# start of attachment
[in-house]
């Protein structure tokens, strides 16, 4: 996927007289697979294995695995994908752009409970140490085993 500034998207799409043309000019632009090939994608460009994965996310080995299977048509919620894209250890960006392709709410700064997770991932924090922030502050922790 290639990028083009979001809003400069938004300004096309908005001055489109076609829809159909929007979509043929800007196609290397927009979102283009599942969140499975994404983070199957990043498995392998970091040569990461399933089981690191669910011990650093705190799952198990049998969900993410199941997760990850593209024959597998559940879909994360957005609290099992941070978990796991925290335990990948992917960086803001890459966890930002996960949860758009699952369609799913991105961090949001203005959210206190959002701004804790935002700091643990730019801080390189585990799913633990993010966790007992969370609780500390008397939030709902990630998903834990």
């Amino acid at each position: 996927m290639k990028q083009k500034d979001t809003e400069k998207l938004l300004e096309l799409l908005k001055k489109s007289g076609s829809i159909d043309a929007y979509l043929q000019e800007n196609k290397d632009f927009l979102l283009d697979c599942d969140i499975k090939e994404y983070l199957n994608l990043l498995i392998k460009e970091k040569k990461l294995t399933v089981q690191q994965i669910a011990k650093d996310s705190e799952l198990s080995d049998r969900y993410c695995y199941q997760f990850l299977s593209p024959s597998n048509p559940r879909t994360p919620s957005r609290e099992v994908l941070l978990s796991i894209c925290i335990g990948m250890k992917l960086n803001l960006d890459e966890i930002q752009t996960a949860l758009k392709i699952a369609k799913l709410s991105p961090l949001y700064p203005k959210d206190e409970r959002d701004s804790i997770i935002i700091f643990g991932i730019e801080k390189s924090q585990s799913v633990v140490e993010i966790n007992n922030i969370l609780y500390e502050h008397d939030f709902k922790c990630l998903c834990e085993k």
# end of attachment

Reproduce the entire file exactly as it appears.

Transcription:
[in-house]
């Protein structure tokens, strides 16, 4: 996927007289697979294995695995994908752009409970140490085993 500034998207799409043309000019632009090939994608460009994965996310080995299977048509919620894209250890960006392709709410700064997770991932924090922030502050922790 290639990028083009979001809003400069938004300004096309908005001055489109076609829809159909929007979509043929800007196609290397927009979102283009599942969140499975994404983070199957990043498995392998970091040569990461399933089981690191669910011990650093705190799952198990049998969900993410199941997760990850593209024959597998559940879909994360957005609290099992941070978990796991925290335990990948992917960086803001890459966890930002996960949860758009699952369609799913991105961090949001203005959210206190959002701004804790935002700091643990730019801080390189585990799913633990993010966790007992969370609780500390008397939030709902990630998903834990």
């Amino acid at each position: 996927m290639k990028q083009k500034d979001t809003e400069k998207l938004l300004e096309l799409l908005k001055k489109s007289g076609s829809i159909d043309a929007y979509l043929q000019e800007n196609k290397d632009f927009l979102l283009d697979c599942d969140i499975k090939e994404y983070l199957n994608l990043l498995i392998k460009e970091k040569k990461l294995t399933v089981q690191q994965i669910a011990k650093d996310s705190e799952l198990s080995d049998r969900y993410c695995y199941q997760f990850l299977s593209p024959s597998n048509p559940r879909t994360p919620s957005r609290e099992v994908l941070l978990s796991i894209c925290i335990g990948m250890k992917l960086n803001l960006d890459e966890i930002q752009t996960a949860l758009k392709i699952a369609k799913l709410s991105p961090l949001y700064p203005k959210d206190e409970r959002d701004s804790i997770i935002i700091f643990g991932i730019e801080k390189s924090q585990s799913v633990v140490e993010i966790n007992n922030i969370l609780y500390e502050h008397d939030f709902k922790c990630l998903c834990e085993k």